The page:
Follies the NHI should avoid

The frenzy of public debate, suspicion and negativity across the social, economic and ideological divides that has torn South Africans apart with regard to the National Health Insurance (NHI) will surely be calmed down by the publication last week of the government’s green paper.

Although the paper gives no final details about how the NHI will be funded, it does commit the government to improving the quality of health services, especially in the public sector.

In our interview with Aaron Motsoaledi, the health minister explains why the NHI is the only logical solution to healthcare in SA, and why our current model is unsustainable.
The publication of the green paper is the culmination of a long march towards the transformation of the South African population in general and is therefore a landmark development in healthcare.

It recognises article 25 of the 1948 Universal Declaration of Human Rights, which states that “everyone has a right to a standard of living adequate for the health and wellbeing of himself and his family”. This is the only laudable justification for universal coverage; the many other reasons advanced are peripheral and sometimes bear no relevance to the overarching reason.

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The green paper fails to eliminate an erroneous preoccupation with trying to find justification for public health system failures in its private counterpart. Reference to private hospital costs having increased by 121% and specialist cover by 120% over 10 years deliberately fails to inform South Africans that the corresponding figure in the public health system is 277% (budgetary allocations 2001 to 2011) for the same period of acknowledged quality deterioration. Let it also be known that the figures for salary and food inflation for the same period are 111% (21st Century) and 113% (Stanlib), respectively.

Of greater concern should be the source of funding for the NHI. The small taxpayer base of 5.9-million in a population of 50-million is what caused the minister of finance to caution against increasing tax and instead confirming that conditional grant funding would be used to top up the scheme. Whatever that means, government revenue comes from taxes, so we should not be under any illusion that taxpayers will not be squeezed some more, one way or another.

It should be clear to all of us that the best way to increase this pool without “pain to our economy” is to deal with poverty. We need to remove all barriers to an improved economy by investing more in education and skills development, stopping irrational and ideologically failed economic policy pronouncements and dealing comprehensively and ruthlessly with corruption. It is a fact that wealthier nations are healthier nations.

The green paper informs us that the precise combination of funding sources is the subject of continuing technical work that will be clarified in the next six months, parallel with public consultation. But the public consultation period, according to Government Gazette No 657 of August 12, is two months, which effectively excludes the public from giving input on the most important aspect of the policy.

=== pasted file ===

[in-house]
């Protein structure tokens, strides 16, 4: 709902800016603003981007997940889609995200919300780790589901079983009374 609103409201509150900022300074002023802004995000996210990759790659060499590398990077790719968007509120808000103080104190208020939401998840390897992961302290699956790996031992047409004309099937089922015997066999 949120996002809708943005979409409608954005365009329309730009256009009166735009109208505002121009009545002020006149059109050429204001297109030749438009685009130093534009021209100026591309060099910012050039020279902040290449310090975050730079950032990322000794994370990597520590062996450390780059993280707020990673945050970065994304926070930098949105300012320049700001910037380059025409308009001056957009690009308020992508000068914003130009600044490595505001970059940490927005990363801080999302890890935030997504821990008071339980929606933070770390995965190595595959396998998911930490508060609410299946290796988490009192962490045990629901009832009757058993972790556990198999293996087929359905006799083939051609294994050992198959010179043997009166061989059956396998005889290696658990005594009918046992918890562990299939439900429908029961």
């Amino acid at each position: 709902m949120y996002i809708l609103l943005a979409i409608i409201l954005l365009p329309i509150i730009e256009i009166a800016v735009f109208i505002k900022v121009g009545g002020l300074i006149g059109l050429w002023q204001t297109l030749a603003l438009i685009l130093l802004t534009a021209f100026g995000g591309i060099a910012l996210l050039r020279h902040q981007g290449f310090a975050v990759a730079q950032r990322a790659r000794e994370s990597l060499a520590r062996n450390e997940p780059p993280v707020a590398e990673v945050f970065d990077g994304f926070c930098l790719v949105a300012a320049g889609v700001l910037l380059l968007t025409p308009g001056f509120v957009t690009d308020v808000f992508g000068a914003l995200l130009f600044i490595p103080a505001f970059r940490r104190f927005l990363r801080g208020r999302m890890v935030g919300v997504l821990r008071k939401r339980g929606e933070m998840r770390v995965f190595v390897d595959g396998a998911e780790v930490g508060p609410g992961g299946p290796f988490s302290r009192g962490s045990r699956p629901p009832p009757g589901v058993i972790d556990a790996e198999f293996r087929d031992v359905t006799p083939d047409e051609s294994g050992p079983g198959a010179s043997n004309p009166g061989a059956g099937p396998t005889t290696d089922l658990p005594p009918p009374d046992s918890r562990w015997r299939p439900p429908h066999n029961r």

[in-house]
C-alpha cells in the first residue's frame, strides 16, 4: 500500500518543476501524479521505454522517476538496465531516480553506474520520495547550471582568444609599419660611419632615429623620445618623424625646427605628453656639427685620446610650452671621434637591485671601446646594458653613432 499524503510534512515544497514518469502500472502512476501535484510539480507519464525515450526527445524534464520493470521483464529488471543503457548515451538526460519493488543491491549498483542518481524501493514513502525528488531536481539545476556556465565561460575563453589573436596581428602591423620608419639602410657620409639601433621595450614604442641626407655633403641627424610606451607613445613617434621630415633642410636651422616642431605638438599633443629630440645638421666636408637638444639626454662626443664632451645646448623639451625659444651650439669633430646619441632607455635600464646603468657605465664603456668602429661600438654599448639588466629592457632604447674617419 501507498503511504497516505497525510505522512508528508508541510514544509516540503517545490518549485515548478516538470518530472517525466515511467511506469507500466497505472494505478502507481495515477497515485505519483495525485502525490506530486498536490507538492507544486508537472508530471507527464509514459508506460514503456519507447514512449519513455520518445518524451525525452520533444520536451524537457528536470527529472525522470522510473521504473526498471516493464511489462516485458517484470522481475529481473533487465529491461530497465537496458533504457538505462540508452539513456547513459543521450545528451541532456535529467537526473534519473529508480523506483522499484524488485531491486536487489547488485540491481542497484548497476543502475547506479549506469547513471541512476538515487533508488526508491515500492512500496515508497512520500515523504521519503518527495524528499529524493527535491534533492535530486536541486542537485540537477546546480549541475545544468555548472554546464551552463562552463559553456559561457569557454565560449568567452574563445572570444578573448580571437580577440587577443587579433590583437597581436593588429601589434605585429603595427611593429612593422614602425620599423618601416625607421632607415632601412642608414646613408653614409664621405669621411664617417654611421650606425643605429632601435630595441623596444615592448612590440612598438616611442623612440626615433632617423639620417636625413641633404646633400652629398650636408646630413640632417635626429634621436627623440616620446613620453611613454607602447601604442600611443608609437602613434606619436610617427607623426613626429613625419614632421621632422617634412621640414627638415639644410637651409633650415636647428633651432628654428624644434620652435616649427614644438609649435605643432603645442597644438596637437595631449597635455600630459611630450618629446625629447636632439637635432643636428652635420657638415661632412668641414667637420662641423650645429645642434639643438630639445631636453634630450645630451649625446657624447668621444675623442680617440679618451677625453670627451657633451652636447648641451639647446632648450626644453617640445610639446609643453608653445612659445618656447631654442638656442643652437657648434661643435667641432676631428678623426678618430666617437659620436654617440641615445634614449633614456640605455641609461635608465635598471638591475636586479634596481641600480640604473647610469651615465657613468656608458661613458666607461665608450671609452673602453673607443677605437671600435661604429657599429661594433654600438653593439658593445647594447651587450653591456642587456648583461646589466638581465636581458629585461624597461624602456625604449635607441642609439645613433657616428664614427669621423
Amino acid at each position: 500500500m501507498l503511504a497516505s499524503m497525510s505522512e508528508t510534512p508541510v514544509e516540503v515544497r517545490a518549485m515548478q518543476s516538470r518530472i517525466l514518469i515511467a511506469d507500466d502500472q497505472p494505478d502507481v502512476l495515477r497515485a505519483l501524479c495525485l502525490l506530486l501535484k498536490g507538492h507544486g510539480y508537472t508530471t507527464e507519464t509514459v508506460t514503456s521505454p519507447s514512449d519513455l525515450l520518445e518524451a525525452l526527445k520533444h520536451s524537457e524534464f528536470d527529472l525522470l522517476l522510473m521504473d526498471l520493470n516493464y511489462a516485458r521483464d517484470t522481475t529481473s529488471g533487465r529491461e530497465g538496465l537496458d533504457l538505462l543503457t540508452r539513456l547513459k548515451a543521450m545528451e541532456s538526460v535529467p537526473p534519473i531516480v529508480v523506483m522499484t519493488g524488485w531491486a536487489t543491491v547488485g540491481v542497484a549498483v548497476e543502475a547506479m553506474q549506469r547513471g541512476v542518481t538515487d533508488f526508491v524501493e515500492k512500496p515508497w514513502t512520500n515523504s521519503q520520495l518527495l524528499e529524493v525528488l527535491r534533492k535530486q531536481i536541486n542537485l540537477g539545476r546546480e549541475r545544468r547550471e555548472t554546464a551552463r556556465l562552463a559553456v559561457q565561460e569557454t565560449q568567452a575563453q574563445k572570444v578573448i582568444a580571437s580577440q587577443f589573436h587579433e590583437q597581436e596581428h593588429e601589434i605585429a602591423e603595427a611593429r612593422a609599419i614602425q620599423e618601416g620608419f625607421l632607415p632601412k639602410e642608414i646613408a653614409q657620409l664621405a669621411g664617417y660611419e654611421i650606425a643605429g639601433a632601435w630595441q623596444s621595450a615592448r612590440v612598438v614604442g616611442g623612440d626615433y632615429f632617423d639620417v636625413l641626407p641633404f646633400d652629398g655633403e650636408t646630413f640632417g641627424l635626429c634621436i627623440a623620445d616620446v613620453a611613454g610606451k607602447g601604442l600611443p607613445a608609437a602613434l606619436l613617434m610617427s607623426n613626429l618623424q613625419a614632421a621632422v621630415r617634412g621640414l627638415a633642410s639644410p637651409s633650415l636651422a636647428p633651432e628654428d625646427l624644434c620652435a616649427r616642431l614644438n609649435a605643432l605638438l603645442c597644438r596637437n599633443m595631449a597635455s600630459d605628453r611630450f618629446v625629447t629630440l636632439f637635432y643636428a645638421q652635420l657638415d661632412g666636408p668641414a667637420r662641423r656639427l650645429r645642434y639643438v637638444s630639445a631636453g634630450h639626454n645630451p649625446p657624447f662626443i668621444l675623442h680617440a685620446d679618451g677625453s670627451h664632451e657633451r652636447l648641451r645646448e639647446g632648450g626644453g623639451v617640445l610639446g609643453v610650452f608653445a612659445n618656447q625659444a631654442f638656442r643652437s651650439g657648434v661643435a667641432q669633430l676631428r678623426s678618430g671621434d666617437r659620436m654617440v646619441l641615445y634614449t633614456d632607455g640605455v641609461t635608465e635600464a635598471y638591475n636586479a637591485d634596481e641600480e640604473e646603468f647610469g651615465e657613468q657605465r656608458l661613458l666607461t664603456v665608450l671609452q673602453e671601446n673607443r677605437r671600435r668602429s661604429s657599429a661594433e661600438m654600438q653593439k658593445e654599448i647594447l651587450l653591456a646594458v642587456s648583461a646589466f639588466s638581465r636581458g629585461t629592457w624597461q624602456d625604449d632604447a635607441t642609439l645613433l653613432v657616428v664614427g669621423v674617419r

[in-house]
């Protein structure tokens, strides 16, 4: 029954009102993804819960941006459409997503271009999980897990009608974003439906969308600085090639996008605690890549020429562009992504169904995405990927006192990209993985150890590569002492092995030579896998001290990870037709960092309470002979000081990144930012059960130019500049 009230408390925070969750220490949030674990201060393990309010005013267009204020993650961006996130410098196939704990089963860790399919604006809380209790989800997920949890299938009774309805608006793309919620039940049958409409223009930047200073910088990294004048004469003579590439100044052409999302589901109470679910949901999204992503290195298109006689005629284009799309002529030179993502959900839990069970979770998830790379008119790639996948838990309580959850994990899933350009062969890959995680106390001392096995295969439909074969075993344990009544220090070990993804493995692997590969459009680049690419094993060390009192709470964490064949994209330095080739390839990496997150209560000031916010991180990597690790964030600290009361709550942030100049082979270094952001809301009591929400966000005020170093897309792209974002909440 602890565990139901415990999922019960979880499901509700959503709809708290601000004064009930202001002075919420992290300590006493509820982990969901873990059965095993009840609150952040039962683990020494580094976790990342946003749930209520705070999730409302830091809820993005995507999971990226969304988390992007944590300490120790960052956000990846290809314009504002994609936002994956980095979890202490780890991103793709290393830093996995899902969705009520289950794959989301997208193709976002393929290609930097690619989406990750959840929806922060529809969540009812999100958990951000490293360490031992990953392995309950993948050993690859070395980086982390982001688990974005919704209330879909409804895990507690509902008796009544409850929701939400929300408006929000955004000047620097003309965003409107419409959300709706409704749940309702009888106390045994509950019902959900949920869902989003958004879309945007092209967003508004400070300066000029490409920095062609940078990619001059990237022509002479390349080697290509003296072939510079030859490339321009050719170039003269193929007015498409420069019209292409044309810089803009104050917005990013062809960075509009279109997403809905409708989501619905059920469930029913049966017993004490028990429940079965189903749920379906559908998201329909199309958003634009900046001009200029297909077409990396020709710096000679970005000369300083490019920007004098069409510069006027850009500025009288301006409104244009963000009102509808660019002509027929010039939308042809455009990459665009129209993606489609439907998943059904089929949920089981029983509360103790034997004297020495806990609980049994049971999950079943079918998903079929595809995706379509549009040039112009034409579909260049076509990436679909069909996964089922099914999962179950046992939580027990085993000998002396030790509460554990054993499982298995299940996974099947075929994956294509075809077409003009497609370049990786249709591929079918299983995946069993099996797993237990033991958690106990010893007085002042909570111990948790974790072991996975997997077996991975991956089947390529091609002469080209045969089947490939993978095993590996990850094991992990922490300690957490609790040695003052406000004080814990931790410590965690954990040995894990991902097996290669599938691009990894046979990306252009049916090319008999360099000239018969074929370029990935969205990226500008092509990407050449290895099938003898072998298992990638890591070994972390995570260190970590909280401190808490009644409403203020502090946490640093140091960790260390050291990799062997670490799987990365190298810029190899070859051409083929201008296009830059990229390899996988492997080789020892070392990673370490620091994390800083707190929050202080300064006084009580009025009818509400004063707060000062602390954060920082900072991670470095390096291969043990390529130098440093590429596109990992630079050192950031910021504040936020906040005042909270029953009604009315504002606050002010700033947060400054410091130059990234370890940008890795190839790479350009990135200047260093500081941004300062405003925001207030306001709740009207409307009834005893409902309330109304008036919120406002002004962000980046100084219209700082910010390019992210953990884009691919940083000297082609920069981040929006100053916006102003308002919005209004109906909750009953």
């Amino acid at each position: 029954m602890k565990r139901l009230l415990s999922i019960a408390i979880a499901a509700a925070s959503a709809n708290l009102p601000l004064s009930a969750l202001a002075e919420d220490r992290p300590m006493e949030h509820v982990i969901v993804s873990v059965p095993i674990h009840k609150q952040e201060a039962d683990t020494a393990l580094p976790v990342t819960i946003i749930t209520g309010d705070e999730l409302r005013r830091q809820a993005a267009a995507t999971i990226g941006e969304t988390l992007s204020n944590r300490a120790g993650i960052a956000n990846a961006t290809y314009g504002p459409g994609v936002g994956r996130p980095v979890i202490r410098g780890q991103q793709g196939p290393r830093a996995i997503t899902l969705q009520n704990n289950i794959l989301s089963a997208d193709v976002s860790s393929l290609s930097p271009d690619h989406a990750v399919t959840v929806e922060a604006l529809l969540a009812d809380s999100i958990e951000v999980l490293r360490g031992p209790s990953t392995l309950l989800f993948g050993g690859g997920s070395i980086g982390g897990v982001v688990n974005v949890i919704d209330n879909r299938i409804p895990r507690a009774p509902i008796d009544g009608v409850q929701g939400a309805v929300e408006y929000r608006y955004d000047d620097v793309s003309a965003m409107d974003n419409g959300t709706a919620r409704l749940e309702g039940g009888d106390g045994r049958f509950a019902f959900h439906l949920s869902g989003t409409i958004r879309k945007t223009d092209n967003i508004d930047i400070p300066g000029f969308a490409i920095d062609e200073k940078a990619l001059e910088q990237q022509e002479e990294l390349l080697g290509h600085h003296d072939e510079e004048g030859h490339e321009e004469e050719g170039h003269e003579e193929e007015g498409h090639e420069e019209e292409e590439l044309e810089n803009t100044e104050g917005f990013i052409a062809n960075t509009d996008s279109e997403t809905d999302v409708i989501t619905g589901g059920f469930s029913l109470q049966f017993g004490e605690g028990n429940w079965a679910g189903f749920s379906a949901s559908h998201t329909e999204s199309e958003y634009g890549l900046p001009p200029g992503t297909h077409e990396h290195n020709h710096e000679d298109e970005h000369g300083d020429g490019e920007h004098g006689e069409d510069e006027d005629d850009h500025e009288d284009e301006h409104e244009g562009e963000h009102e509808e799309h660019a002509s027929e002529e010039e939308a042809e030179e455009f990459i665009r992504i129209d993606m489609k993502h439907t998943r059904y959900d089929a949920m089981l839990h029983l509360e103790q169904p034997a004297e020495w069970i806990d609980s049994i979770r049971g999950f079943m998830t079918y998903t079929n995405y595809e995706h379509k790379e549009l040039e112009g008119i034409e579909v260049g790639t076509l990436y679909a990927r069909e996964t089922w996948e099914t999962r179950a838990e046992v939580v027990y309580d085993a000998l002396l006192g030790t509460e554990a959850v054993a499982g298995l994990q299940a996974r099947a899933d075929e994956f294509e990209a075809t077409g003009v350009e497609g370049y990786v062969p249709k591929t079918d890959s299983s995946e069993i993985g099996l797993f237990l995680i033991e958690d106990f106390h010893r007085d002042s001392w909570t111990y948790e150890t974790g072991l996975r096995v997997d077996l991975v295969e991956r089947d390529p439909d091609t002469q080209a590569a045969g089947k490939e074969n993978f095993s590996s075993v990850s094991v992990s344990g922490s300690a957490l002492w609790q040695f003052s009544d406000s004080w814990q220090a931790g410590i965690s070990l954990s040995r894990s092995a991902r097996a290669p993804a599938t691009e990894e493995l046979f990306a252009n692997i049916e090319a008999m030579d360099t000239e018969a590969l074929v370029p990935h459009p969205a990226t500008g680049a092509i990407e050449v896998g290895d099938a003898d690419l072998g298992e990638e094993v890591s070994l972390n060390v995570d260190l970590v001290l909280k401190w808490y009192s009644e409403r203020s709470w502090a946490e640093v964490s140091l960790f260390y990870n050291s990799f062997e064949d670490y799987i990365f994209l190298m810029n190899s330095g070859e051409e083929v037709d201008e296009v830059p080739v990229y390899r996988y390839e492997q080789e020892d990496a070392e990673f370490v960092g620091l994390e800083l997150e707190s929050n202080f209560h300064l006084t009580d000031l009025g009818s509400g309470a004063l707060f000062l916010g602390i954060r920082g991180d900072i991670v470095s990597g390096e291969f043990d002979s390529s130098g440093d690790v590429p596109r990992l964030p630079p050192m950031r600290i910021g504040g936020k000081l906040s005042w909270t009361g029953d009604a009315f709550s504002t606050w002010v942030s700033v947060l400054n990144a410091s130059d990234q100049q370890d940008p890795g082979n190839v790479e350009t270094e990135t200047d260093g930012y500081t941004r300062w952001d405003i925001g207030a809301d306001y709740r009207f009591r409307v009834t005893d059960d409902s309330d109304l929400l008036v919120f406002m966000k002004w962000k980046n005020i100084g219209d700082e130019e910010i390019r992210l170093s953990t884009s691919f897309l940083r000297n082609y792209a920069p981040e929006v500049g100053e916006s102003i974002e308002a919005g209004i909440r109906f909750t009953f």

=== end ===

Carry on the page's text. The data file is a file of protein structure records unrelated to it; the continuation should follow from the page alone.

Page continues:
The administration of the NHI will be done through a national health insurance fund to be established as a government-owned entity that is publicly administered. South African healthcare providers historically do not have positive experiences with government-owned entities, such as the Road Accident Fund, in terms of reimbursement efficiency. It is therefore justified that there is nervousness about the mooted reimbursement system.

The role of the NHI fund should ideally be that of monitoring policy provision, making sure the system achieves what it is intended to do. The document says that a multipayer system in an NHI will be explored as an alternative to the preferred single-funder, single-purchaser publicly administered fund. This should not be an area of experimentation, because we have overwhelming evidence (as acknowledged in the document) that expertise does exist in the private sector in the administration and management of insurance funds. Outsourcing the collection of revenue to the South African Revenue Service is realistic and laudable and so would be the distribution of those funds for reimbursement purposes through established and experienced health fund administrators. Allow for competition between administrators and that will lead to improved efficiencies.

The re-engineering of the primary healthcare system is paramount in achieving improved health outcomes because it symbolises a paradigm shift from medicine to health, cure to prevention and promotion, biological to social causes and centralised care for a few to decentralised services for many. It must be lauded and supported by all.

Director general of health Malebona Matsoso has been quoted as saying there are two things that will make or break the NHI—the management of the institutions and the human resources the country will be able to train and make available. It is known that, in the past 10 to 15 years, the number of healthcare human resources—doctors, nurses, pharmacists, medical technologists, medical engineers and so forth—has declined. We almost need to declare a Marshall Plan that will combine all available resources, private and public, to remedy the situation.

In conclusion, before the green paper hardens, there is still a lot that those in power should do to allow South Africans to contribute to their healthy future. Ideally, we should therefore request more time for consultation—six months, perhaps.

Dr Nkaki Matlala is the chair of the Hospital Association of South Africa. The views expressed in this article are his own

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